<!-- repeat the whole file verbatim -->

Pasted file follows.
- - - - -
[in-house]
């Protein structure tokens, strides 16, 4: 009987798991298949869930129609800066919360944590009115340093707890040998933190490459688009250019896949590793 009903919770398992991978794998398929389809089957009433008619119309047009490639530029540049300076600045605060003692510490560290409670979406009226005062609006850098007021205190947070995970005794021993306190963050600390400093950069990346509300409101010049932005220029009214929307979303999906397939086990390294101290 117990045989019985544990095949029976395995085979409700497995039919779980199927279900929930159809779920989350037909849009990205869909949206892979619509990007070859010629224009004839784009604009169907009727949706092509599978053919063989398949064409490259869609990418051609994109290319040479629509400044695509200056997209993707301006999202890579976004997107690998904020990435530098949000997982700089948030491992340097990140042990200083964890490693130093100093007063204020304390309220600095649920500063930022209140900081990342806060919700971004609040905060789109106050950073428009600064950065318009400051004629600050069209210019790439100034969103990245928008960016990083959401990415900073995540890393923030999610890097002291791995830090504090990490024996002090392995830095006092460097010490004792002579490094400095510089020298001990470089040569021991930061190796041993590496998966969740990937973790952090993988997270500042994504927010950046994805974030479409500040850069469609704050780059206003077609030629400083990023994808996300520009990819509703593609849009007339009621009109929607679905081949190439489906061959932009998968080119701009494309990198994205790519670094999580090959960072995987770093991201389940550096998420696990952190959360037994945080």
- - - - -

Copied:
[in-house]
């Protein structure tokens, strides 16, 4: 009987798991298949869930129609800066919360944590009115340093707890040998933190490459688009250019896949590793 009903919770398992991978794998398929389809089957009433008619119309047009490639530029540049300076600045605060003692510490560290409670979406009226005062609006850098007021205190947070995970005794021993306190963050600390400093950069990346509300409101010049932005220029009214929307979303999906397939086990390294101290 117990045989019985544990095949029976395995085979409700497995039919779980199927279900929930159809779920989350037909849009990205869909949206892979619509990007070859010629224009004839784009604009169907009727949706092509599978053919063989398949064409490259869609990418051609994109290319040479629509400044695509200056997209993707301006999202890579976004997107690998904020990435530098949000997982700089948030491992340097990140042990200083964890490693130093100093007063204020304390309220600095649920500063930022209140900081990342806060919700971004609040905060789109106050950073428009600064950065318009400051004629600050069209210019790439100034969103990245928008960016990083959401990415900073995540890393923030999610890097002291791995830090504090990490024996002090392995830095006092460097010490004792002579490094400095510089020298001990470089040569021991930061190796041993590496998966969740990937973790952090993988997270500042994504927010950046994805974030479409500040850069469609704050780059206003077609030629400083990023994808996300520009990819509703593609849009007339009621009109929607679905081949190439489906061959932009998968080119701009494309990198994205790519670094999580090959960072995987770093991201389940550096998420696990952190959360037994945080």